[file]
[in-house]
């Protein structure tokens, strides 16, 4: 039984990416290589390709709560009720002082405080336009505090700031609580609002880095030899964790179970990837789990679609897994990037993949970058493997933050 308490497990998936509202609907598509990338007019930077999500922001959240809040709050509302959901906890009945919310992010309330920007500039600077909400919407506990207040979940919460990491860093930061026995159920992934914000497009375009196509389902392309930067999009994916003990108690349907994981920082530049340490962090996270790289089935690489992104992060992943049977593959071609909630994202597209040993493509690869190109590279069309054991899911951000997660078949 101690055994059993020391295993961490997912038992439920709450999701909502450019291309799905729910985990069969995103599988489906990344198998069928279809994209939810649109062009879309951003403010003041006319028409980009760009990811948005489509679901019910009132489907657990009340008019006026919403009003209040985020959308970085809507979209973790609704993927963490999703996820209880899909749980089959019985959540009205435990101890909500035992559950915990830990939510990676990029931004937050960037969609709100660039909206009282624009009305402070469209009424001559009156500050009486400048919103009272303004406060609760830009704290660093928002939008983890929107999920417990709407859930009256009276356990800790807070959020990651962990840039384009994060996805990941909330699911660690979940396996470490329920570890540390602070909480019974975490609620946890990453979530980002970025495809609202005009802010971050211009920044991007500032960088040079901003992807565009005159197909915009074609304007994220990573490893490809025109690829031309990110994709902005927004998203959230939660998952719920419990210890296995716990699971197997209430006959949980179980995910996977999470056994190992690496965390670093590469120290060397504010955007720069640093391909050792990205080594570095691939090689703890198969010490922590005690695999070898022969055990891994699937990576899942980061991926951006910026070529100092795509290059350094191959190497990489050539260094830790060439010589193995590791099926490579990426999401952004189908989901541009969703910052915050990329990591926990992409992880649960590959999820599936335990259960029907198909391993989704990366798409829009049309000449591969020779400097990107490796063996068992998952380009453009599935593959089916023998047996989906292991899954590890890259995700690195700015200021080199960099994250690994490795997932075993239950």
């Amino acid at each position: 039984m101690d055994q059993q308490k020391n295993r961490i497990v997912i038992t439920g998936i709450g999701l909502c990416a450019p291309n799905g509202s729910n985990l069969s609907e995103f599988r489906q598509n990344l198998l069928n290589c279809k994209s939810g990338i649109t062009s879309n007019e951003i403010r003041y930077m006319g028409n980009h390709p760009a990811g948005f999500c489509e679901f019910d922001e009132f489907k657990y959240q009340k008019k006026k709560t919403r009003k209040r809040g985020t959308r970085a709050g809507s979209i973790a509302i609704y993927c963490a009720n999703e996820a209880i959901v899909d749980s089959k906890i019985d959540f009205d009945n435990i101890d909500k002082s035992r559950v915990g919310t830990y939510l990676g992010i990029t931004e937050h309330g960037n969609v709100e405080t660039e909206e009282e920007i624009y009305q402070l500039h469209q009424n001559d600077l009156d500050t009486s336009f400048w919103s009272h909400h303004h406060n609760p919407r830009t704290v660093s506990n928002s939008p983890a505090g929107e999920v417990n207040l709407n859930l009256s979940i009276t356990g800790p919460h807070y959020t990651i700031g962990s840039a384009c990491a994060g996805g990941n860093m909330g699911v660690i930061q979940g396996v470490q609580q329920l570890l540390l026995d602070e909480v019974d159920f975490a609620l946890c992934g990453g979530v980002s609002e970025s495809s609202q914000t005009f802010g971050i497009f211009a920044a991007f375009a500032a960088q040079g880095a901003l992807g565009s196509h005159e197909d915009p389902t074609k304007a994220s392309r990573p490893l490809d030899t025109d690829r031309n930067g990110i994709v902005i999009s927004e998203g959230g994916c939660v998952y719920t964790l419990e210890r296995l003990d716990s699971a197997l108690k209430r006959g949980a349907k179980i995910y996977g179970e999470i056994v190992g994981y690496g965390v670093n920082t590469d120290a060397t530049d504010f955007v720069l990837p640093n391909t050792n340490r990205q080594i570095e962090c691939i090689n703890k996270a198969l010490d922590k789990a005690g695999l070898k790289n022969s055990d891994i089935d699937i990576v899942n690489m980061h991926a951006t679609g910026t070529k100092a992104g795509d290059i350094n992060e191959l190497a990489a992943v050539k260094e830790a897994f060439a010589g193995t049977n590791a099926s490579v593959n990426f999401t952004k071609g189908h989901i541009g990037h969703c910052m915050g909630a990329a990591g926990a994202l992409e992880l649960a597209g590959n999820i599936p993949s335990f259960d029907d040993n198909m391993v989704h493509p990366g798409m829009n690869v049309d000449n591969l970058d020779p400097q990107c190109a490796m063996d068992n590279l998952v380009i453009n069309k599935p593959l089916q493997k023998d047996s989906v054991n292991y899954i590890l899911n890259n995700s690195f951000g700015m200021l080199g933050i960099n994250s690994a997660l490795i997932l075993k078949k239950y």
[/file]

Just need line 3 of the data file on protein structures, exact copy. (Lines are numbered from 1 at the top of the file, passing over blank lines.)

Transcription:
């Amino acid at each position: 039984m101690d055994q059993q308490k020391n295993r961490i497990v997912i038992t439920g998936i709450g999701l909502c990416a450019p291309n799905g509202s729910n985990l069969s609907e995103f599988r489906q598509n990344l198998l069928n290589c279809k994209s939810g990338i649109t062009s879309n007019e951003i403010r003041y930077m006319g028409n980009h390709p760009a990811g948005f999500c489509e679901f019910d922001e009132f489907k657990y959240q009340k008019k006026k709560t919403r009003k209040r809040g985020t959308r970085a709050g809507s979209i973790a509302i609704y993927c963490a009720n999703e996820a209880i959901v899909d749980s089959k906890i019985d959540f009205d009945n435990i101890d909500k002082s035992r559950v915990g919310t830990y939510l990676g992010i990029t931004e937050h309330g960037n969609v709100e405080t660039e909206e009282e920007i624009y009305q402070l500039h469209q009424n001559d600077l009156d500050t009486s336009f400048w919103s009272h909400h303004h406060n609760p919407r830009t704290v660093s506990n928002s939008p983890a505090g929107e999920v417990n207040l709407n859930l009256s979940i009276t356990g800790p919460h807070y959020t990651i700031g962990s840039a384009c990491a994060g996805g990941n860093m909330g699911v660690i930061q979940g396996v470490q609580q329920l570890l540390l026995d602070e909480v019974d159920f975490a609620l946890c992934g990453g979530v980002s609002e970025s495809s609202q914000t005009f802010g971050i497009f211009a920044a991007f375009a500032a960088q040079g880095a901003l992807g565009s196509h005159e197909d915009p389902t074609k304007a994220s392309r990573p490893l490809d030899t025109d690829r031309n930067g990110i994709v902005i999009s927004e998203g959230g994916c939660v998952y719920t964790l419990e210890r296995l003990d716990s699971a197997l108690k209430r006959g949980a349907k179980i995910y996977g179970e999470i056994v190992g994981y690496g965390v670093n920082t590469d120290a060397t530049d504010f955007v720069l990837p640093n391909t050792n340490r990205q080594i570095e962090c691939i090689n703890k996270a198969l010490d922590k789990a005690g695999l070898k790289n022969s055990d891994i089935d699937i990576v899942n690489m980061h991926a951006t679609g910026t070529k100092a992104g795509d290059i350094n992060e191959l190497a990489a992943v050539k260094e830790a897994f060439a010589g193995t049977n590791a099926s490579v593959n990426f999401t952004k071609g189908h989901i541009g990037h969703c910052m915050g909630a990329a990591g926990a994202l992409e992880l649960a597209g590959n999820i599936p993949s335990f259960d029907d040993n198909m391993v989704h493509p990366g798409m829009n690869v049309d000449n591969l970058d020779p400097q990107c190109a490796m063996d068992n590279l998952v380009i453009n069309k599935p593959l089916q493997k023998d047996s989906v054991n292991y899954i590890l899911n890259n995700s690195f951000g700015m200021l080199g933050i960099n994250s690994a997660l490795i997932l075993k078949k239950y």